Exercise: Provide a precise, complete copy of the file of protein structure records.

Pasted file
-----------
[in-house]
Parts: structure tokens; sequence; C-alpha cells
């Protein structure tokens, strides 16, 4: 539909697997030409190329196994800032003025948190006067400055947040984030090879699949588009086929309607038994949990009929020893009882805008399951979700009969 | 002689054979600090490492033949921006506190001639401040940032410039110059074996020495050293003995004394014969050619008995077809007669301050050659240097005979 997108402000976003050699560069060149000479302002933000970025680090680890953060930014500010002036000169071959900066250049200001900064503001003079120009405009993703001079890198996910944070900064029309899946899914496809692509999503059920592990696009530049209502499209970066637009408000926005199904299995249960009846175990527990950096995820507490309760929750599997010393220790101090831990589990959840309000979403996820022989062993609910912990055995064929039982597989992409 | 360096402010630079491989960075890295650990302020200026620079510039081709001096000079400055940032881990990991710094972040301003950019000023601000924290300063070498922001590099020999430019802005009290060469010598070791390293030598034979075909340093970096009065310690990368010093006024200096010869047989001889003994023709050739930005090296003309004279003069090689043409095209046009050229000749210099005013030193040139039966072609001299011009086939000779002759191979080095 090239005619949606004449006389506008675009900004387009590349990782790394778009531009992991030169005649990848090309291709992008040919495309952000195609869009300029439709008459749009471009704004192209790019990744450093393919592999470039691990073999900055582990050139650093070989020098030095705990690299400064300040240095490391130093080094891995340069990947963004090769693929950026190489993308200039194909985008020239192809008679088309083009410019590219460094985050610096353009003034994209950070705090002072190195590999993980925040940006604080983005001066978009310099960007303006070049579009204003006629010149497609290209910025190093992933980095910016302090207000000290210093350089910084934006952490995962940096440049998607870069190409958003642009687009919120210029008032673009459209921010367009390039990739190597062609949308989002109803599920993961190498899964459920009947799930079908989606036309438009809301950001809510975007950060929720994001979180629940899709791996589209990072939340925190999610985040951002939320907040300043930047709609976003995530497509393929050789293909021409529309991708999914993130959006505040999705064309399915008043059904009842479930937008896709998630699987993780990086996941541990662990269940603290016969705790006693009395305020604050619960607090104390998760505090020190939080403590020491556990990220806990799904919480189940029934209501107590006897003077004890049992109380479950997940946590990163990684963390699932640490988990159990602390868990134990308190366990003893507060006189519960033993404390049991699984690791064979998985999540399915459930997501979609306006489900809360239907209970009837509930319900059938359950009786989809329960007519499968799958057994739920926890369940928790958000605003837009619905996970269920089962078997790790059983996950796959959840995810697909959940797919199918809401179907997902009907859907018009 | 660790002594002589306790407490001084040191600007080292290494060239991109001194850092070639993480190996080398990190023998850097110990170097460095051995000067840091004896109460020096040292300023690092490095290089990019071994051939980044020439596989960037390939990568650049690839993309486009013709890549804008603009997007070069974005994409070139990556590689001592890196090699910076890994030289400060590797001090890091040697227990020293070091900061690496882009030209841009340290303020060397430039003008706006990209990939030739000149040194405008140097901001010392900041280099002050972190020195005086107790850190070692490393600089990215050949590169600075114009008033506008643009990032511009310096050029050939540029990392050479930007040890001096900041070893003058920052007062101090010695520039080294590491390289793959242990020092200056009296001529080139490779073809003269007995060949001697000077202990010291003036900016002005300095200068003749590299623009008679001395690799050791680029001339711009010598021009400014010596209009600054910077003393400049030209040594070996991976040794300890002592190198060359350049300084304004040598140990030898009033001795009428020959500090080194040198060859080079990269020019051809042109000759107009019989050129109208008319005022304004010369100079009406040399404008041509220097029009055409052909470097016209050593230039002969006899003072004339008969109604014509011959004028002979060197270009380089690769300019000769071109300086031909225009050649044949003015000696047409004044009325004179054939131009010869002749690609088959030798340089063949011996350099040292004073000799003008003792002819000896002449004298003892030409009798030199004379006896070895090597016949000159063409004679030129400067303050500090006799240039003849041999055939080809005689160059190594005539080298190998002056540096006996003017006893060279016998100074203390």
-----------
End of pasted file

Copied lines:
[in-house]
Parts: structure tokens; sequence; C-alpha cells
């Protein structure tokens, strides 16, 4: 539909697997030409190329196994800032003025948190006067400055947040984030090879699949588009086929309607038994949990009929020893009882805008399951979700009969 | 002689054979600090490492033949921006506190001639401040940032410039110059074996020495050293003995004394014969050619008995077809007669301050050659240097005979 997108402000976003050699560069060149000479302002933000970025680090680890953060930014500010002036000169071959900066250049200001900064503001003079120009405009993703001079890198996910944070900064029309899946899914496809692509999503059920592990696009530049209502499209970066637009408000926005199904299995249960009846175990527990950096995820507490309760929750599997010393220790101090831990589990959840309000979403996820022989062993609910912990055995064929039982597989992409 | 360096402010630079491989960075890295650990302020200026620079510039081709001096000079400055940032881990990991710094972040301003950019000023601000924290300063070498922001590099020999430019802005009290060469010598070791390293030598034979075909340093970096009065310690990368010093006024200096010869047989001889003994023709050739930005090296003309004279003069090689043409095209046009050229000749210099005013030193040139039966072609001299011009086939000779002759191979080095 090239005619949606004449006389506008675009900004387009590349990782790394778009531009992991030169005649990848090309291709992008040919495309952000195609869009300029439709008459749009471009704004192209790019990744450093393919592999470039691990073999900055582990050139650093070989020098030095705990690299400064300040240095490391130093080094891995340069990947963004090769693929950026190489993308200039194909985008020239192809008679088309083009410019590219460094985050610096353009003034994209950070705090002072190195590999993980925040940006604080983005001066978009310099960007303006070049579009204003006629010149497609290209910025190093992933980095910016302090207000000290210093350089910084934006952490995962940096440049998607870069190409958003642009687009919120210029008032673009459209921010367009390039990739190597062609949308989002109803599920993961190498899964459920009947799930079908989606036309438009809301950001809510975007950060929720994001979180629940899709791996589209990072939340925190999610985040951002939320907040300043930047709609976003995530497509393929050789293909021409529309991708999914993130959006505040999705064309399915008043059904009842479930937008896709998630699987993780990086996941541990662990269940603290016969705790006693009395305020604050619960607090104390998760505090020190939080403590020491556990990220806990799904919480189940029934209501107590006897003077004890049992109380479950997940946590990163990684963390699932640490988990159990602390868990134990308190366990003893507060006189519960033993404390049991699984690791064979998985999540399915459930997501979609306006489900809360239907209970009837509930319900059938359950009786989809329960007519499968799958057994739920926890369940928790958000605003837009619905996970269920089962078997790790059983996950796959959840995810697909959940797919199918809401179907997902009907859907018009 | 660790002594002589306790407490001084040191600007080292290494060239991109001194850092070639993480190996080398990190023998850097110990170097460095051995000067840091004896109460020096040292300023690092490095290089990019071994051939980044020439596989960037390939990568650049690839993309486009013709890549804008603009997007070069974005994409070139990556590689001592890196090699910076890994030289400060590797001090890091040697227990020293070091900061690496882009030209841009340290303020060397430039003008706006990209990939030739000149040194405008140097901001010392900041280099002050972190020195005086107790850190070692490393600089990215050949590169600075114009008033506008643009990032511009310096050029050939540029990392050479930007040890001096900041070893003058920052007062101090010695520039080294590491390289793959242990020092200056009296001529080139490779073809003269007995060949001697000077202990010291003036900016002005300095200068003749590299623009008679001395690799050791680029001339711009010598021009400014010596209009600054910077003393400049030209040594070996991976040794300890002592190198060359350049300084304004040598140990030898009033001795009428020959500090080194040198060859080079990269020019051809042109000759107009019989050129109208008319005022304004010369100079009406040399404008041509220097029009055409052909470097016209050593230039002969006899003072004339008969109604014509011959004028002979060197270009380089690769300019000769071109300086031909225009050649044949003015000696047409004044009325004179054939131009010869002749690609088959030798340089063949011996350099040292004073000799003008003792002819000896002449004298003892030409009798030199004379006896070895090597016949000159063409004679030129400067303050500090006799240039003849041999055939080809005689160059190594005539080298190998002056540096006996003017006893060279016998100074203390």